A tool written to compare two web pages.


This is a set of scripts and a tool to compare two web pages. Essentially, it takes pictures of web pages and compares them, providing a normalized root-mean-square calculation of the pixel differences between the two images. The purpose is for QA of content management systems, where code changes should not radically alter the rendering of pages. This tool can be used in such a case to verify that code changes did not introduce substantial changes.

The complexity lies in how the tool executes this function:

  1. It is designed to work on a large number of web pages: hundreds of thousands. As such, it is highly concurrent. At one point, I had some metrics about how quickly it’d churn through 500k web pages, but these are lost in the mists of time. It was pretty fast.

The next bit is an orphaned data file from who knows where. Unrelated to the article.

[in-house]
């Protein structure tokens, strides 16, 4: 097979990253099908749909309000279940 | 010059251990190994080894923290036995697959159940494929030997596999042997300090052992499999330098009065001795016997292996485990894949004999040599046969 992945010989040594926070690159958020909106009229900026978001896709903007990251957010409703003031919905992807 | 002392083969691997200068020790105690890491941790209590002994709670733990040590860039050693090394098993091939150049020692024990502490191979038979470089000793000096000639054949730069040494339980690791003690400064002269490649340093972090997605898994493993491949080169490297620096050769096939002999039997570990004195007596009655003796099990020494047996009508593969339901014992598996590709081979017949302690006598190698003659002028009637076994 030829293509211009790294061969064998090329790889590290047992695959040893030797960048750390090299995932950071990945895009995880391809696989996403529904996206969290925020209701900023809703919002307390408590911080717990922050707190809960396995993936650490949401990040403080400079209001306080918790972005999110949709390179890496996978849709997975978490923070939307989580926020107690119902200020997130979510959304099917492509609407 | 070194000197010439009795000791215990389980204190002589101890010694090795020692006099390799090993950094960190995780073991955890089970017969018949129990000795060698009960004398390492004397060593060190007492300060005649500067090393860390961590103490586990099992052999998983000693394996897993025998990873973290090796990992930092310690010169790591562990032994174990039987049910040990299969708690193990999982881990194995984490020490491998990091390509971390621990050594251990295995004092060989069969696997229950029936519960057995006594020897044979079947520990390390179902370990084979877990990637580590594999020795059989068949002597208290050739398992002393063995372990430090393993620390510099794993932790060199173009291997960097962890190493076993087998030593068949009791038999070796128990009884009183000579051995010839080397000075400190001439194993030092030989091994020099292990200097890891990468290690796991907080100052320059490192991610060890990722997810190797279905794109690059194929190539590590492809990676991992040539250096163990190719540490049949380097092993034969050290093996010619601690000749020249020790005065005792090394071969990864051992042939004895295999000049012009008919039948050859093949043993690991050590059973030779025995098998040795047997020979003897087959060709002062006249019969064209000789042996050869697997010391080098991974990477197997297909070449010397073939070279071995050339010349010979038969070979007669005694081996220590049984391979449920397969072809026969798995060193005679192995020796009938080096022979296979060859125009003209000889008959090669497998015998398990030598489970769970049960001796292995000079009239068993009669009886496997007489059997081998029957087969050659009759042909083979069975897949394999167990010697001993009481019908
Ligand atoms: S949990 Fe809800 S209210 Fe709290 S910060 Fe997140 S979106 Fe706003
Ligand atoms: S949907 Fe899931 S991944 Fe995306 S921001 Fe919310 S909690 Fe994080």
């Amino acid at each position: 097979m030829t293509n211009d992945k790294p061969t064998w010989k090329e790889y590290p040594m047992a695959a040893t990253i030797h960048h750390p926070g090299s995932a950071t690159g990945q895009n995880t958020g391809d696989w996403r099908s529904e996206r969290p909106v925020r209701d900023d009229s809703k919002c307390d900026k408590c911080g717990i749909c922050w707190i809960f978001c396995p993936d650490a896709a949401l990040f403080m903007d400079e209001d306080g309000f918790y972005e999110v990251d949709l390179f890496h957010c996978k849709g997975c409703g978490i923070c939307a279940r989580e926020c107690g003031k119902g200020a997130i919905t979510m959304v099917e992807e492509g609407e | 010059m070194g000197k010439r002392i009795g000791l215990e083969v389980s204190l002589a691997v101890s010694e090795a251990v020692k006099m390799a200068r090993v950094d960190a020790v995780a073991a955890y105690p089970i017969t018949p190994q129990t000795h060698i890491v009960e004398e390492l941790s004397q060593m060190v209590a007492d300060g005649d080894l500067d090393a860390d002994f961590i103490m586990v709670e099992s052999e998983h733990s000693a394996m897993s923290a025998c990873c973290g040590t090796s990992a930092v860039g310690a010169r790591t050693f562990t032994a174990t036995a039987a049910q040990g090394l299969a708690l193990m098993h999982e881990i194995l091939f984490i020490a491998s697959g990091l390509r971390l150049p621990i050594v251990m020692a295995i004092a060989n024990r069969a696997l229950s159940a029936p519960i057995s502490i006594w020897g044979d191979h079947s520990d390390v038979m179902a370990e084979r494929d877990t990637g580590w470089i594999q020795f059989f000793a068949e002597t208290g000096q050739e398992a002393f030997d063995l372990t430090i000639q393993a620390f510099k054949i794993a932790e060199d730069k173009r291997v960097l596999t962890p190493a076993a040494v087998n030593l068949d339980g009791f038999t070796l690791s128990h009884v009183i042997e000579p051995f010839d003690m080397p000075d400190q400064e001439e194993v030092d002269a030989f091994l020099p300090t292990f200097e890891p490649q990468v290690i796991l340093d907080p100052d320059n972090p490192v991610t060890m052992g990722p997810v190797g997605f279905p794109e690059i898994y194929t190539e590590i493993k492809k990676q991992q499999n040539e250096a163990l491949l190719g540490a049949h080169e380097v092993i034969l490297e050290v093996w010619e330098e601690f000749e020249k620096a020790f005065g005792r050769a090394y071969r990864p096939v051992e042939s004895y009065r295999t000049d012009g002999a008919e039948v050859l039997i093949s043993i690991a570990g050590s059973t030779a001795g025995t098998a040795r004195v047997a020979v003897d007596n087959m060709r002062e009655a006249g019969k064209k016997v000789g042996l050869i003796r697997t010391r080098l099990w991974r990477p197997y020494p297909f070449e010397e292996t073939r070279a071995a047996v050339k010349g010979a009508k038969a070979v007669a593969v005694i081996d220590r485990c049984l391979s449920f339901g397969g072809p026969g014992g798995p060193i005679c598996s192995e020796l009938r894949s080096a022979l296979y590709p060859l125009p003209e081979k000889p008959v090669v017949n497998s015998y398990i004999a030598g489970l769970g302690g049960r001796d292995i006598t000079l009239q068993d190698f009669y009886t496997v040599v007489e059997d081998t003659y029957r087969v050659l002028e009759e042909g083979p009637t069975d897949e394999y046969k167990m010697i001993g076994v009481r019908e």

2. It uses PhantomJS for the rendering

  3. It provides a number of metrics and statistics to make finding the needles (the differences) easier, such as threshold limits. This allows users to ignore small NRMSes which may be caused by (e.g.) date text changes on page footers.

Building and running

Sorry. You’ll have to figure this out. It was a tool developed for internal use, and at the time I resurrected the repository, I’d been out of the project for 3 years. Good luck!